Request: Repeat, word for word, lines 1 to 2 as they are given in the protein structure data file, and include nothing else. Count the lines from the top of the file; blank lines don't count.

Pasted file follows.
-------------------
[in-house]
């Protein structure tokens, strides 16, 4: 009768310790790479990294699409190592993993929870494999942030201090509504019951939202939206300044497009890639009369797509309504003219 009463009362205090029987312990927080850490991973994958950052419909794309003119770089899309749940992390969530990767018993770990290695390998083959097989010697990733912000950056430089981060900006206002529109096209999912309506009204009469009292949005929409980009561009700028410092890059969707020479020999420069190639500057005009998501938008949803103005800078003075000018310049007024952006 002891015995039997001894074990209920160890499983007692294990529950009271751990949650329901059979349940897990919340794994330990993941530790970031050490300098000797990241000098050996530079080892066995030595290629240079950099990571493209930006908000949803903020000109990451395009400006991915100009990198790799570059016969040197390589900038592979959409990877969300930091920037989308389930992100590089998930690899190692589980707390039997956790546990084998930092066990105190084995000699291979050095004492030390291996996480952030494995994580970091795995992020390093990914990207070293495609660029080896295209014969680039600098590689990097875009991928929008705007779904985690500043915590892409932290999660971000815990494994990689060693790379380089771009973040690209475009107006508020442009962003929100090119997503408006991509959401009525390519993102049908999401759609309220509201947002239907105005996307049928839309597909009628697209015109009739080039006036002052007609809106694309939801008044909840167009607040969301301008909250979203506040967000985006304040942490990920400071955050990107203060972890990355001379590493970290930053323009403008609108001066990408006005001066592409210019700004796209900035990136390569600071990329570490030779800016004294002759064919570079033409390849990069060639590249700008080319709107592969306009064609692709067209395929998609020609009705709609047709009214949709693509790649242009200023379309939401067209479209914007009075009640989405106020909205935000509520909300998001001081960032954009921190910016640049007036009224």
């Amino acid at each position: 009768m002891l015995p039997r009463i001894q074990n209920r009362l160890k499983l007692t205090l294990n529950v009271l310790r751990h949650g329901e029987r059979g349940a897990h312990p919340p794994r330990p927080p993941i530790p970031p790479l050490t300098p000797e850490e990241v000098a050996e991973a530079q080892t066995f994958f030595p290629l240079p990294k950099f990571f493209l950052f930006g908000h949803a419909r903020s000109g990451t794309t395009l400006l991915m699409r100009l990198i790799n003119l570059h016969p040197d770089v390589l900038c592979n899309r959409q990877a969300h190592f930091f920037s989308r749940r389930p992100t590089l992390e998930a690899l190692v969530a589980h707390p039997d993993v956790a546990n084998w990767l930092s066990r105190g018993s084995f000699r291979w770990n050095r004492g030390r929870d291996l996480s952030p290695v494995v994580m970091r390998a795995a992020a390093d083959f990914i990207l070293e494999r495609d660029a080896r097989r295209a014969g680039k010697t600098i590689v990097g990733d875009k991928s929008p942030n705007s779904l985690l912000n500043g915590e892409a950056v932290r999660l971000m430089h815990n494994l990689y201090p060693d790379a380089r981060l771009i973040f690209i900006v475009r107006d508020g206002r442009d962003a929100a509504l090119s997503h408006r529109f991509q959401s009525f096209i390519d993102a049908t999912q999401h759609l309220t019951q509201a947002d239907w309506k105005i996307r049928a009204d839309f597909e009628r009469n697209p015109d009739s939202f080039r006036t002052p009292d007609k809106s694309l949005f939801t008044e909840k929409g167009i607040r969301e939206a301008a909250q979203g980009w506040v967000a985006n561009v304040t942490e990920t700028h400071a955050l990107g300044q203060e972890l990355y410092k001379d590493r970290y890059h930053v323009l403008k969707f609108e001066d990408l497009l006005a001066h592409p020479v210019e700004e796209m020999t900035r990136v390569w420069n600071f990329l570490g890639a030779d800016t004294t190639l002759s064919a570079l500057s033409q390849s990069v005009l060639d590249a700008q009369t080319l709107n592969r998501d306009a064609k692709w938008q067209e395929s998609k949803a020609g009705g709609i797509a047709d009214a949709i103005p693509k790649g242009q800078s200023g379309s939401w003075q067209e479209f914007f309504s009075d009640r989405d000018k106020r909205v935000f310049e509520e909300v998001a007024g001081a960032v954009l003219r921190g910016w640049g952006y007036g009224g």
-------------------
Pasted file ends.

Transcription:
[in-house]
């Protein structure tokens, strides 16, 4: 009768310790790479990294699409190592993993929870494999942030201090509504019951939202939206300044497009890639009369797509309504003219 009463009362205090029987312990927080850490991973994958950052419909794309003119770089899309749940992390969530990767018993770990290695390998083959097989010697990733912000950056430089981060900006206002529109096209999912309506009204009469009292949005929409980009561009700028410092890059969707020479020999420069190639500057005009998501938008949803103005800078003075000018310049007024952006 002891015995039997001894074990209920160890499983007692294990529950009271751990949650329901059979349940897990919340794994330990993941530790970031050490300098000797990241000098050996530079080892066995030595290629240079950099990571493209930006908000949803903020000109990451395009400006991915100009990198790799570059016969040197390589900038592979959409990877969300930091920037989308389930992100590089998930690899190692589980707390039997956790546990084998930092066990105190084995000699291979050095004492030390291996996480952030494995994580970091795995992020390093990914990207070293495609660029080896295209014969680039600098590689990097875009991928929008705007779904985690500043915590892409932290999660971000815990494994990689060693790379380089771009973040690209475009107006508020442009962003929100090119997503408006991509959401009525390519993102049908999401759609309220509201947002239907105005996307049928839309597909009628697209015109009739080039006036002052007609809106694309939801008044909840167009607040969301301008909250979203506040967000985006304040942490990920400071955050990107203060972890990355001379590493970290930053323009403008609108001066990408006005001066592409210019700004796209900035990136390569600071990329570490030779800016004294002759064919570079033409390849990069060639590249700008080319709107592969306009064609692709067209395929998609020609009705709609047709009214949709693509790649242009200023379309939401067209479209914007009075009640989405106020909205935000509520909300998001001081960032954009921190910016640049007036009224």